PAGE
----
Were you euer taught these Latine words before by any person else, or did you euer heare it before of any body, or can you say any more of it?

Answ.

No, I was not taught it by any body else, but by the Diuell alone; neither doe I vnderstand the meaning of these words, nor can speake any more Latine words.

Quest.

Did the Diuell aske of you the next time he came vnto you, whether that you vsed to pray vnto him, in that manner as he taught you?

Answ.

Yes, at his next comming to me hee asked of me, if that I did pray vnto him as he had taught me; and I answered him againe, that sometimes Page  [unnumbered] I did, and sometimes I did not, and the Diuell then thus threatned me; It is not good for me to mocke him.

Quest.

How long is it since you saw the Diuell last?

Answ.

It is three weekes since I saw the Diuell.

Quest.

Did the Diuell neuer come vnto you since you were in prison?* speake the truth, as you will answer vnto almighty God.

Answ.

The Diuell neuer came vnto me since I was in prison, nor I thanke God, I haue no motion of him in my minde, since I came to prison, neither doe I now feare him at all.

Quest.

How came your eye to be put out?*

Answ.

With a sticke which one of my children had in the hand: that night my mother did dye it was done; for I was stooping by the bed side, and I by chance did hit my eye on the sharpe end of the sticke.

Quest.

Did you euer handle the Diuell when he came vnto you?*

Answ.

Yes, I did stroake him on the backe, and then he would becke vnto me, and wagge his tayle as being therewith contented.

Quest.

Page  [unnumbered]Would the Diuell come vnto you, all in one bignesse?

Answ.

No; when hee came vnto mee in the blacke shape, he then was biggest, and in the white the least; and when that I was praying, hee then would come vnto me in the white colour.

Quest.

Why did you at your triall for sweare all this, that you now doe confesse?

Answ.

I did it thereby hoping to auoyd shame.

Quest.

Is all this truth which you haue spoken here vnto me, and that I haue now written?

Answ.

Yes, it is all truth, as I shall make answer vnto almighty God.

Quest.

What moues you now to make this confession? did a∣ny vrge you to it, or bid you doe it, is it for any hope of life you doe it?

Answ.

No: I doe it to cleere my conscience, and now hauing done it, I am the more quiet, and the better prepared, and willing thereby to suffer death; for I haue no hope at all of my life, al∣though I must confesse, I would liue longer if I might.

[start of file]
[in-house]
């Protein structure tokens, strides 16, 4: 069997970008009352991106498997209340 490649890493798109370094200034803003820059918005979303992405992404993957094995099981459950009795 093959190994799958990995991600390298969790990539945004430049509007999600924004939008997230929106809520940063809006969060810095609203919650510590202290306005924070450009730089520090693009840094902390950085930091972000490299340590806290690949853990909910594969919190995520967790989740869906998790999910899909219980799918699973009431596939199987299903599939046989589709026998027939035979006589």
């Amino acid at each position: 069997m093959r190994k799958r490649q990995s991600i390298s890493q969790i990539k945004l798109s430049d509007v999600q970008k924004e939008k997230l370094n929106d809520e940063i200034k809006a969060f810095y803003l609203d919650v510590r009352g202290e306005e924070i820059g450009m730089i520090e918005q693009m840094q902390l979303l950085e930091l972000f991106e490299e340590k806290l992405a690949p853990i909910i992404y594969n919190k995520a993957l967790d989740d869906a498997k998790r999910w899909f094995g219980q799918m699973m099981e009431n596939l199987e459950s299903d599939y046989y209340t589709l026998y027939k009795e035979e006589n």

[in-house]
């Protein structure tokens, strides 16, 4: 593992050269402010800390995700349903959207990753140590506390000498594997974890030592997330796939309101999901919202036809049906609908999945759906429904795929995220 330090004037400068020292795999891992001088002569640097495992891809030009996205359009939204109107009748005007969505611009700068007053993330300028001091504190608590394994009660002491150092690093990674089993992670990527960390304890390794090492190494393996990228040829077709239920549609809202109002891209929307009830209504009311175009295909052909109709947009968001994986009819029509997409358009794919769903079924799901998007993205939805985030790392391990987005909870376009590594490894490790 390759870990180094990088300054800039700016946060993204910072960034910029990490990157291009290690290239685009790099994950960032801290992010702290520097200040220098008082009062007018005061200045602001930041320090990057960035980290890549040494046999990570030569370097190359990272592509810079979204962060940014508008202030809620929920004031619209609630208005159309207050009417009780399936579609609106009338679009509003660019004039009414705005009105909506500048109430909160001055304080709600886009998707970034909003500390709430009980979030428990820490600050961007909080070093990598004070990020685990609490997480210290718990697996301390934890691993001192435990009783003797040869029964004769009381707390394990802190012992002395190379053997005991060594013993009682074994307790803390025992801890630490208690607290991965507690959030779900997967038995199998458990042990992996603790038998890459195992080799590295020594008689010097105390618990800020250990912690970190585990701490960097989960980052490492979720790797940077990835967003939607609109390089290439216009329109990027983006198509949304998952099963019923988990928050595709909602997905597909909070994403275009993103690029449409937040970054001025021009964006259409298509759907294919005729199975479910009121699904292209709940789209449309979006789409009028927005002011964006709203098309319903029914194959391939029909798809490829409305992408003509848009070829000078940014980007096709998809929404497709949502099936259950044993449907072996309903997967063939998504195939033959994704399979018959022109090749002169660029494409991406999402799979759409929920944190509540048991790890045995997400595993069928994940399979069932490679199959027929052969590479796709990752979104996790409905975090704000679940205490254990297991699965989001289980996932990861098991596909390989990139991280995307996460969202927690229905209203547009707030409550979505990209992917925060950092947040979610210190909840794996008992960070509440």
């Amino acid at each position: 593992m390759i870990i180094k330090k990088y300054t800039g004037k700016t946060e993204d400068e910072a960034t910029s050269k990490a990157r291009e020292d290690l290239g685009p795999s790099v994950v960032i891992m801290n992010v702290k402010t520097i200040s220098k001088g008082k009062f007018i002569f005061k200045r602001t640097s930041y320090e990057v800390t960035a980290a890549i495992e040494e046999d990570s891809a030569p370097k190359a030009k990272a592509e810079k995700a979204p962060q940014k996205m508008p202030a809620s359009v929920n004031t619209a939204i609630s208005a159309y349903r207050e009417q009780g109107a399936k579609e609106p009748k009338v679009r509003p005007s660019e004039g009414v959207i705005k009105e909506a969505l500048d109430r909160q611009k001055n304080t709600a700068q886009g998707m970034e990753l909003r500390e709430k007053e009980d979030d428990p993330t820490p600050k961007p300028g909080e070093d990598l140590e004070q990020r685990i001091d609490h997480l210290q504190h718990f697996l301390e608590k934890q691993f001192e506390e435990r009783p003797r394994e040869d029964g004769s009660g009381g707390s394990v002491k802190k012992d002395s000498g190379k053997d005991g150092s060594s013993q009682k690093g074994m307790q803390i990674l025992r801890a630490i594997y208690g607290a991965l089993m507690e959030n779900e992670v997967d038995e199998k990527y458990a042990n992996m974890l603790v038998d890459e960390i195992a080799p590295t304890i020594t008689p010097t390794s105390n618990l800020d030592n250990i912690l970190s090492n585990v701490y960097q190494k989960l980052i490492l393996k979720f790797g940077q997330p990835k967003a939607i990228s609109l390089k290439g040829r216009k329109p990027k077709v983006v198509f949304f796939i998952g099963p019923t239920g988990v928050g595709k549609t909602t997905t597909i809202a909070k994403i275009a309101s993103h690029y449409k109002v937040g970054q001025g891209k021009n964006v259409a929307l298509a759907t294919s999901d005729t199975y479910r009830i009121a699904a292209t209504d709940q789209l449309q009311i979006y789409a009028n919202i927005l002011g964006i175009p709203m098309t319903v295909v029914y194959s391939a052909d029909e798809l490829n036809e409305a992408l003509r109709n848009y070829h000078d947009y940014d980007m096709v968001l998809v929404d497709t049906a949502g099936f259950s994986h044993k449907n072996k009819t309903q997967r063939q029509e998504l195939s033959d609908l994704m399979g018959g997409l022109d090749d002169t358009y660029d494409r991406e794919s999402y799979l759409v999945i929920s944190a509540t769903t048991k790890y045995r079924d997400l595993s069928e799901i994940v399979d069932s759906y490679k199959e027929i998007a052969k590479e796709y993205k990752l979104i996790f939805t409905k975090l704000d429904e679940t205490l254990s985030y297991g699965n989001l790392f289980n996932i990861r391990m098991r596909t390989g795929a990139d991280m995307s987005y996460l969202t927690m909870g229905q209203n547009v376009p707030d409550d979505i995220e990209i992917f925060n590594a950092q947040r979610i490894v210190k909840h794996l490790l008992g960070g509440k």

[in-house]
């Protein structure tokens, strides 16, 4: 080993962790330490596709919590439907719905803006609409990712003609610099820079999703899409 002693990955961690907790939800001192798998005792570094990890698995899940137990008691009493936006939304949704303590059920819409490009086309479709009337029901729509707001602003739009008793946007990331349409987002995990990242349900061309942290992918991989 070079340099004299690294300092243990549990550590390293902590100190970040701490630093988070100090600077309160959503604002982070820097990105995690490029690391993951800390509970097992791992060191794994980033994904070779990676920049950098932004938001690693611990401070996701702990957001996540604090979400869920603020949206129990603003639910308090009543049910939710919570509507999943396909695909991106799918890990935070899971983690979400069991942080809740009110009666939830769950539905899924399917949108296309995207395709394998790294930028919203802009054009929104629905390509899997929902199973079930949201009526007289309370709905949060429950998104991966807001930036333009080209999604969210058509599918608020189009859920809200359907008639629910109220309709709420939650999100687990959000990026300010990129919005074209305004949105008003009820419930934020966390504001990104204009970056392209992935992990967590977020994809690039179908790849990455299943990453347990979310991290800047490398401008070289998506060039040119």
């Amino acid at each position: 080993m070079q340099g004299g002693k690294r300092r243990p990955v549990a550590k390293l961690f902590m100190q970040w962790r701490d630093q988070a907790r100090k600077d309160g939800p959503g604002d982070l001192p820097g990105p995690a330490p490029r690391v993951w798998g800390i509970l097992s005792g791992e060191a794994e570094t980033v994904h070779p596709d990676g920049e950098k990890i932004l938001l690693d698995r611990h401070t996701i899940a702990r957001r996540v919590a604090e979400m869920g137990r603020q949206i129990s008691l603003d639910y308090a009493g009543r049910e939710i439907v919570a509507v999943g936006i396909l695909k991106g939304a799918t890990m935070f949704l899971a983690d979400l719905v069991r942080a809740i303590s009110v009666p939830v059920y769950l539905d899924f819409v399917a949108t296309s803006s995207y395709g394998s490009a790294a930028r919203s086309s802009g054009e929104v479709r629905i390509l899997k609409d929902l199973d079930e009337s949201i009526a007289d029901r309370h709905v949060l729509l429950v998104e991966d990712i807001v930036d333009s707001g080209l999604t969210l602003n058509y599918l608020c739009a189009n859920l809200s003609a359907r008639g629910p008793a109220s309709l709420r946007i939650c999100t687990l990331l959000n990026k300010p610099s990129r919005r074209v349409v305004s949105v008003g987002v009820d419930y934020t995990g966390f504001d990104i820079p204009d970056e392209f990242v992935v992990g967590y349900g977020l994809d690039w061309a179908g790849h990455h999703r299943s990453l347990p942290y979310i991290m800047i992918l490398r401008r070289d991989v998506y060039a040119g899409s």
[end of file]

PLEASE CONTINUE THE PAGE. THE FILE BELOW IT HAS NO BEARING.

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A Relation what shee said at the place of Execution, which was at Tiborne, on Thursday, the 19. day of Aprill. 1621.

ALl this beeing by her thus freely confessed after her conuiction in the Gaole of New∣gate, on Tuesday, the 17. day of Aprill, I acquainted Master Recorder of London there∣with; who thus directed mee, to take that her confession with me to the place of Execution, and to reade it to her, and to aske of her whe∣ther that was truth which shee had deliuered to me in the prison, on Tuesday last, concerning what she said; and how shee dyed I will relate vnto you.

Elizabeth Sawyer, you are now come vnto the place of Execution; is that all true which you confessed vnto mee on Tuesday last, when that you were in prison? I haue it here, and will now reade it vnto you, as you spake it then vnto me, out of your owne mouth: and if it be true, con∣fesse it now to God, and to all the people that are here present.

Answer.

This confession which is now read vnto me, by Master Henry Goodcoale Minister, with my owne mouth I spake it to him on Tuesday last at New-gate, and I here doe acknowledge, to Page  [unnumbered] all the people that are here present, that it is all truth, disiring you all to pray vnto Al∣mightie God to forgiue me my greeuous sinnes.

Question.

By what meanes hope you now to bee saued?

Answer.

By Iesus Christ alone.

Question.

Will you now pray vnto Almightie God to for∣giue vnto you all your misdeedes?

Answer.

I, with all my heart and minde.

This was confirmed, in the hearing of ma∣ny hundreds at her last breath, what former∣ly shee in prison confessed to me, and at that time spake more heartily, then the day be∣fore of her execution, on whose body Law was iustly inflicted, but mercy in Gods power reserued, to bestow, when and where hee pleaseth.

My labour thus ended concerning her, to testifie and auouch to the world, and all oppo∣sers hereof, this to be true; those that were present with me in the prison, that heard her confession, I haue desired here their testimo∣nies, which is as followeth.

We whose names are heere subscribed, Page  [unnumbered] doe thereby testifie, that Elizabeth Sawyer late of Edmonton in the Countie of Midds. Spinster, did in our hearings, confesse on Tuesday the 17. of Aprill, in the Gaole of Newgate, to Master Henry Goodcoale Minister of the word of God, the repeated foule crimes, and confirmed it at her death the 19. of Aprill following, to be true: and if wee be thereunto required, will bee ready to make faith of the truth thereof, namely that this was her confession being aliue, and a litle before her death;

Conclusion.

Deare Christians, lay this to heart, name∣ly the cause, and first time, that the Diuell came vnto her, then, euen then when she was cursing, swearing, and blaspheming. The Di∣uell rageth, and mallice reigneth in the hearts of many. O let it not doe so, for heere you may see the fruites thereof, that it is a playne way to bring you to the Diuell; nay that it brings the Diuell to you: for it seemed that when shee so fearefully did sweare, her oathes did so coniure him, that hee must leaue then his mansion place, and come at this wretches commande and will, which was by her impre∣cations. Stand on your guard and watch with sobrietie to resist him, the Diuell your aduersary, who waiteth on you continually, Page  [unnumbered] to subuert you▪ that so you, that doe detest her abhominable wordes, and wayes, may ne∣uer taste of the cup nor wages of shame and destruction, of which she did in this life: from which and from whose power, Lord Iesus saue, and defend thy little flocke. Amen.